Otherwise, the agreement is largely a continuation of last year’s program, providing motel vouchers only to homeless families with a verifiable income, picture ID, and the motivation to move into permanent housing. The vouchers last seven days, on average.
A CHSS case manager will continue to be in Turlock for four hours each weekday, operating out of an office rented from the United Samaritans Foundation. That caseworker offers help with housing and budget counseling for homeless families, in addition to administering the voucher program.
During the first year, CHSS reported seeing more than 1,200 clients, including 150 for shelter, 144 for shelter follow-up, 182 for housing counseling, 45 for rental assistance, 77 for foreclosure help, and more than 500 with general questions.
Change to delinquent utility bills
Customers delinquent on their Turlock Utility bills will no longer have the option of a protest hearing, but will receive a separate mailed delinquency notice, following a Turlock City Council decision on Tuesday.
Customers will have a five day grace period after their bills are due before a $10 penalty is assessed and the bill becomes delinquent.
Previously, when an account became delinquent, a notice was printed on the subsequent month’s utility bill detailing outstanding charges and notifying customers that their service was subject to termination. The notice also informed customers of the right to attend a protest hearing to contest the charges, but attendance at such hearings was very uncommon, city staff said.
California law requires utilities to notify customers 10 days prior to the date of termination, but does not mandate a hearing. The city’s former billing system did not allow separate termination notices, and the hearing process was used to provide the 10-day notice of termination.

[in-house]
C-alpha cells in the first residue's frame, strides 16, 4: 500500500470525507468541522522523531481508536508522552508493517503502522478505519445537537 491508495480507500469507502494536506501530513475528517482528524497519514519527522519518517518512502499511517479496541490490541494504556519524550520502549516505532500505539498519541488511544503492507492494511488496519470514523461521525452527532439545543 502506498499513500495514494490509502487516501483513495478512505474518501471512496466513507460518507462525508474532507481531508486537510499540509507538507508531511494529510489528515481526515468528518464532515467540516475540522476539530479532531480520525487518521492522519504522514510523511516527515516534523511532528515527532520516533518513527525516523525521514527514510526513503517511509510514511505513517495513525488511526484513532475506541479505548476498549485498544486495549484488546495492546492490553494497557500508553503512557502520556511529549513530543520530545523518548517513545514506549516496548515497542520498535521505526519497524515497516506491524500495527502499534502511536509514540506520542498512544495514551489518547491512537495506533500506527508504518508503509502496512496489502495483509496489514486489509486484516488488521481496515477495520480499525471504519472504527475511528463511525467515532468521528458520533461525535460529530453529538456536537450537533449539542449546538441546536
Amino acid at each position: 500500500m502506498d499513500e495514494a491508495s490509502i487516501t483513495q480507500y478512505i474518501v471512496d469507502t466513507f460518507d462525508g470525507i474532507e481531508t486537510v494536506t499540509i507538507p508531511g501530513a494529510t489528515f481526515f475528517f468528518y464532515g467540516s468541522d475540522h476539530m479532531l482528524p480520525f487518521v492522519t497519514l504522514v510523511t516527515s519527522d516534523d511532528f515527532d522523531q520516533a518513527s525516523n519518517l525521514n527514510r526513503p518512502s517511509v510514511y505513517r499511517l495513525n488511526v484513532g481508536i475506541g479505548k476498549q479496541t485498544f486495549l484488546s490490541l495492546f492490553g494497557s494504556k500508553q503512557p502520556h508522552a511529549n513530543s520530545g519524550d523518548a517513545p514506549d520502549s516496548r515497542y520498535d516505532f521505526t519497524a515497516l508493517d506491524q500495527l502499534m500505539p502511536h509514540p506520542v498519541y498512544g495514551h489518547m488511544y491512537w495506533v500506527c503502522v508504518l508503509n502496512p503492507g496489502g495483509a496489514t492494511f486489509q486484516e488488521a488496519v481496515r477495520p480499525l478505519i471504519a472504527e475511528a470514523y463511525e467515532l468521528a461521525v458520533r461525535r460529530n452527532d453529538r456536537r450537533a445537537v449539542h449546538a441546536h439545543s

On Tuesday, the Turlock City Council also:
• Approved the fiscal year 2010/2011 assessment for Turlock’s Benefit Assessment Districts. Residents of the 189 districts will pay a total of $2.4 million toward street lighting, landscaping and maintenance.
• Reduced the cost of Concealed Weapons Permits, in accordance with state law. Turlock charged $180 for an original filing and $100 for a renewal, but the California Penal Code mandates the maximum cost recovery/fee for original permits at $100, and renewals at $25.
• Approved a taxicab permit for Yellow Cab applicant Christopher Duncan Sansom, Sr., of Winton.
• Joined the League of California Cities in opposition to legislation which would allow Internet travel companies to purchase hotel rooms at a discount rate and resell them to travelers at a higher cost, but only pay Transient Occupancy Tax to cities at the lower, wholesale rate and not the price paid by consumers. Currently, TOT money accounts for 1.55 percent of the City of Turlock’s General Fund Budget.
• Appropriated $260,000 of Capital Facility Contingency reserves to fund the preparation of the Morgan Ranch Master Plan, environmental review, and fee nexus study. Morgan Ranch is a proposed community development by Quad Knopf bounded by Lander Avenue on the west, Highway 99 on the South, E. Glenwood Avenue on the north, and Golf Road on the east.
• Vice Mayor Kurt Spycher requested a new ordinance requiring council members to vote either for or against any agenda item, disallowing abstentions. The item will come before the council at a future date.